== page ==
Born in the boreal
Up to five billion birds can be found in the boreal forest each year after breeding season
Northerners look to the sky with anticipation every spring.
Everyone is waiting for the first duck. After a long winter the boreal forest begins to thaw. People living in the region look forward to seeing that first bird on the horizon, knowing millions more will follow.
The boreal provides a vast network of wetlands and waterways. It teems with life each summer in Canada’s north, hosting up to 40 per cent of the continent’s ducks each year.
More than half of North America’s bufflehead, goldeneye, scoter, ring-necked duck, merganser, green-winged teal, scaup, and American wigeon populations nest in the region. Three to five billion birds emerge from the boreal each year after breeding season.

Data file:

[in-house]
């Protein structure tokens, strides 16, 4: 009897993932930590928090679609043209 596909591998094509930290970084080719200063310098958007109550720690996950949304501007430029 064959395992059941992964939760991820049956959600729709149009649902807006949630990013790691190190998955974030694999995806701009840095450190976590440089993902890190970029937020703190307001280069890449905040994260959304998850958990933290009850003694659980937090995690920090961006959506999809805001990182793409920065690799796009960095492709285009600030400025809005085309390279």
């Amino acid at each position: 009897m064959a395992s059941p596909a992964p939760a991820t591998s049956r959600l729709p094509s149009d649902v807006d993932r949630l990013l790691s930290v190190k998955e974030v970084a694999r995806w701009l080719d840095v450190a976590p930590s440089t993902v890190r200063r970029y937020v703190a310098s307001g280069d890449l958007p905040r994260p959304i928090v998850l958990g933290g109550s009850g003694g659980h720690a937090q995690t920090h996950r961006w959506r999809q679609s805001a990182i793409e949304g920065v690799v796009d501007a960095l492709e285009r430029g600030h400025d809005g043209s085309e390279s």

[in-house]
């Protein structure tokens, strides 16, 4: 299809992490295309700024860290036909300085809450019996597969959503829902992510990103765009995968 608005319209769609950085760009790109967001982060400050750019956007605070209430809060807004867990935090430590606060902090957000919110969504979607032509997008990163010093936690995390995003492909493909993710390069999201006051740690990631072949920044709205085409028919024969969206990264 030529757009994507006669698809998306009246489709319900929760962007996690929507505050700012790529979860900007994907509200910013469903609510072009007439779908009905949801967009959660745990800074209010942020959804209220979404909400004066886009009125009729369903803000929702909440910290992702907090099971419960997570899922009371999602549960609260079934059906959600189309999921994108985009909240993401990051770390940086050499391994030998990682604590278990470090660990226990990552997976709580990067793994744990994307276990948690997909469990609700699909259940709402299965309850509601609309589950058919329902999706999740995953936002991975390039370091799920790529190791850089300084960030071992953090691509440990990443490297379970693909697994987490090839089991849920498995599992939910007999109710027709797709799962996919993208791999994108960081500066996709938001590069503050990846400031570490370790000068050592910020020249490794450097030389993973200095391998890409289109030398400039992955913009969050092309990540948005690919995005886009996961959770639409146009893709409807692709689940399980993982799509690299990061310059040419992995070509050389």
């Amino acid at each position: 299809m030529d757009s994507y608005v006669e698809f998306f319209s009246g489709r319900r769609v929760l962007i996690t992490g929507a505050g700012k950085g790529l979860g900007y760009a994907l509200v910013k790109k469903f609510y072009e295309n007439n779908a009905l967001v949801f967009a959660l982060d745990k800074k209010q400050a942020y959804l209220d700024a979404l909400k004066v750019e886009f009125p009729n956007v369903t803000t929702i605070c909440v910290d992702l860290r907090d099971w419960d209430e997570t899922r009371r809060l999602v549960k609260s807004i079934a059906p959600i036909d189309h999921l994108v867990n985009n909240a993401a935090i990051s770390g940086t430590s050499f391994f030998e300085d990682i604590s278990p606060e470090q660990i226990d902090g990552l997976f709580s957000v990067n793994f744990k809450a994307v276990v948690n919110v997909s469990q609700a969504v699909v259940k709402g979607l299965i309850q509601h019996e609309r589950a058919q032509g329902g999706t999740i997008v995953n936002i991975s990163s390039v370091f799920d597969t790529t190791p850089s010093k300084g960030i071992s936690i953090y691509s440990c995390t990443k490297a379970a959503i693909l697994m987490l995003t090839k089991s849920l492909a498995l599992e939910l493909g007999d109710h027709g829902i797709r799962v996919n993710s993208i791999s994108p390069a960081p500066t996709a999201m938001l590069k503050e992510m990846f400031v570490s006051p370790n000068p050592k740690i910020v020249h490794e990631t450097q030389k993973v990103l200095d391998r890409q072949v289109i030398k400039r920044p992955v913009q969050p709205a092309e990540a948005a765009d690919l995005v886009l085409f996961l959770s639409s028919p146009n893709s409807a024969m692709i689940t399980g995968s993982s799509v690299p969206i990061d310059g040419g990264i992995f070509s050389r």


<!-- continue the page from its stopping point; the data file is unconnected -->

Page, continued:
Building up strength starts in the boreal. Its life-giving waters provide food and shelter to prepare the younglings for the long journey ahead.
Science has proven that this forest is critical for North America’s waterfowl. It’s one of DUC’s two priority regions for conservation (the other being the prairie pothole region). Our goal is to ensure we conserve enough boreal habitat to support at least 11 million breeding ducks.
As spring migration gets underway, Canadians look to the skies to welcome birds home.
Read These Stories NextFind more stories
What does the growing interest in live-off-the-land DIY mean for conservation?
Ducks Unlimited Canada conservation scientists reflect on the experiences that inspired them to turn a passion for waterfowl and wetlands into their life’s work.
DUC receives award from the Forest Products Association of Canada